The chosen site for our final project is the Dunchon-dong superblock housing complex that was built in four phases during the early 80s in the southeast section of Seoul.
These buildings currently exist as single use high rise housing complexes. We are critically examining that current configuration with respect to value, resiliency, and resident experience.
Because of the ubiquitous nature of our site, we are positioning our project as a critical response to the sort of development that is primarily concerned with delivering as many units to an area without regarding the context, safety and identity of the architecture. The scale that this project exists in the world necessitates a design intervention that can be rapidly developed and deployed, which is why we are looking to parametric design as the tool to realize our solution.
We're approaching this project in a multifaceted research process that looks at identifying the economic factors that created this housing in the first place, issues related to dwelling and identity in high rise housing and also through the perception of urban modern living through film.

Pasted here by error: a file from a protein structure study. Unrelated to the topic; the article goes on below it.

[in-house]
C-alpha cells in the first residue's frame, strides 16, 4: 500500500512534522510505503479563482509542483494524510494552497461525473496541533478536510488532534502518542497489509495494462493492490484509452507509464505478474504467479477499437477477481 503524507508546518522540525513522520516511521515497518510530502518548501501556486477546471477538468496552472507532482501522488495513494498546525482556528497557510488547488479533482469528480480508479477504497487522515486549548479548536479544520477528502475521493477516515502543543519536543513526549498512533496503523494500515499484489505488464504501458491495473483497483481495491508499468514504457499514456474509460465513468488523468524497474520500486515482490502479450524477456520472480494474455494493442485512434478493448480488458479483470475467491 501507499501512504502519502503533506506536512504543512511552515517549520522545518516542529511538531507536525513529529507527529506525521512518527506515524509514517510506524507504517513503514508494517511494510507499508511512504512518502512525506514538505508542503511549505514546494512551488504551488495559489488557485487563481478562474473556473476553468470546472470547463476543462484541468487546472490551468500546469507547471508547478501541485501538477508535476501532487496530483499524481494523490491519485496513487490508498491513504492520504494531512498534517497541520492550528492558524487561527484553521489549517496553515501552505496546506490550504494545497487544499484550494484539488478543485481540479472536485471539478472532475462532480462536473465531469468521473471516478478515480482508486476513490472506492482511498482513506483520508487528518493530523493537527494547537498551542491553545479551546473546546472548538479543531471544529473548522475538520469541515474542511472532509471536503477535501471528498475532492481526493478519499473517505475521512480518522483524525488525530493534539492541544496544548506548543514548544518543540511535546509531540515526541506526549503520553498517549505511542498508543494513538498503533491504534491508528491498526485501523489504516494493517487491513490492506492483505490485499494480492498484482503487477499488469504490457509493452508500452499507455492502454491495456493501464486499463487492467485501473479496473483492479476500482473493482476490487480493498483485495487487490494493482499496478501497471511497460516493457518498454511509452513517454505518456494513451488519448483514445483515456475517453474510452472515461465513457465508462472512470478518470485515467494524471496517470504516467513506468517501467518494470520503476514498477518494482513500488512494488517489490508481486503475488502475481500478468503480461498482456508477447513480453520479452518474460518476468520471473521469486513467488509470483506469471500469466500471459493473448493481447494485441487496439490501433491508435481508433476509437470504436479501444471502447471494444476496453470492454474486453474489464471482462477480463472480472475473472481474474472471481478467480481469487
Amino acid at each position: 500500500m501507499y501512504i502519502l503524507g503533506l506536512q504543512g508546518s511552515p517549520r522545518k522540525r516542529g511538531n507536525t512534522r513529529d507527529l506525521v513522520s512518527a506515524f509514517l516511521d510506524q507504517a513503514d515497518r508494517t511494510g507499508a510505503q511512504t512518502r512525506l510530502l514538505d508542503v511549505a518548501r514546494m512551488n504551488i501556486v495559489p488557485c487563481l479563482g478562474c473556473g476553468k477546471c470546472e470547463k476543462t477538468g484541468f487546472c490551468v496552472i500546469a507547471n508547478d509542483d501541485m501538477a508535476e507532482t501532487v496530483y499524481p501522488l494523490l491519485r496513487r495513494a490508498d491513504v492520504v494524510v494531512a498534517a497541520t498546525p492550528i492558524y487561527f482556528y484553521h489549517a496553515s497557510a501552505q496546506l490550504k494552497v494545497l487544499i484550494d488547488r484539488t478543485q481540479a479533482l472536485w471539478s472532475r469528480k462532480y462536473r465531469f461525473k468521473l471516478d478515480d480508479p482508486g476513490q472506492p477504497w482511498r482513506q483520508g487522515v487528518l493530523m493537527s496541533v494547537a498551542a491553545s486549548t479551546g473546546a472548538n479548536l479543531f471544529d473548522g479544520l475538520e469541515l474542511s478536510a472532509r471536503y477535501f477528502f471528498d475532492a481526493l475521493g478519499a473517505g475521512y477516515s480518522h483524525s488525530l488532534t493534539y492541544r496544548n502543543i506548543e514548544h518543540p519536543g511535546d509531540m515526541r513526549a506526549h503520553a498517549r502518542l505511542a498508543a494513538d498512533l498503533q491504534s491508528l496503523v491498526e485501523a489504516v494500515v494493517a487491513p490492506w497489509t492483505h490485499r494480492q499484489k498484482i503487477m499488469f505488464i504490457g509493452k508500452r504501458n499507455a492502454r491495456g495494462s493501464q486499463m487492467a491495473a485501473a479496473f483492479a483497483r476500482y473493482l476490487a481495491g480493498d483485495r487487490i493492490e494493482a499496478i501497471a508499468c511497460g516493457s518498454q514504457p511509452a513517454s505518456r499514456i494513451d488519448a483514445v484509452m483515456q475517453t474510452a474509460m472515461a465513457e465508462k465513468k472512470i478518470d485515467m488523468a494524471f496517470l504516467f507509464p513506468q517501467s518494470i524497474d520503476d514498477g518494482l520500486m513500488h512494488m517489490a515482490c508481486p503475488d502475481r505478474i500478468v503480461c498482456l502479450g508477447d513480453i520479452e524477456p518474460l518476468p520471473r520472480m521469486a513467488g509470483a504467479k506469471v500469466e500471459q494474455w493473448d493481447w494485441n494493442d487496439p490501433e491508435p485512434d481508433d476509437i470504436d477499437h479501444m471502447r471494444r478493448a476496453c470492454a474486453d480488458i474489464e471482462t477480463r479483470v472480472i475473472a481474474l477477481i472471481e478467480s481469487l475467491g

We've been challenged to start proposing ideas while the research is ongoing, and the below image is an example of one of those. All of our studies so far have been primarily additive with a more surgical hand when it comes to demolition. Most of the redevelopment and parametric urbanism examples we've seen have been the tabula rasa type. This is an interesting distinction we've noticed between what's been done before and what we're proposing. It will be interesting to see how this develops over the semester.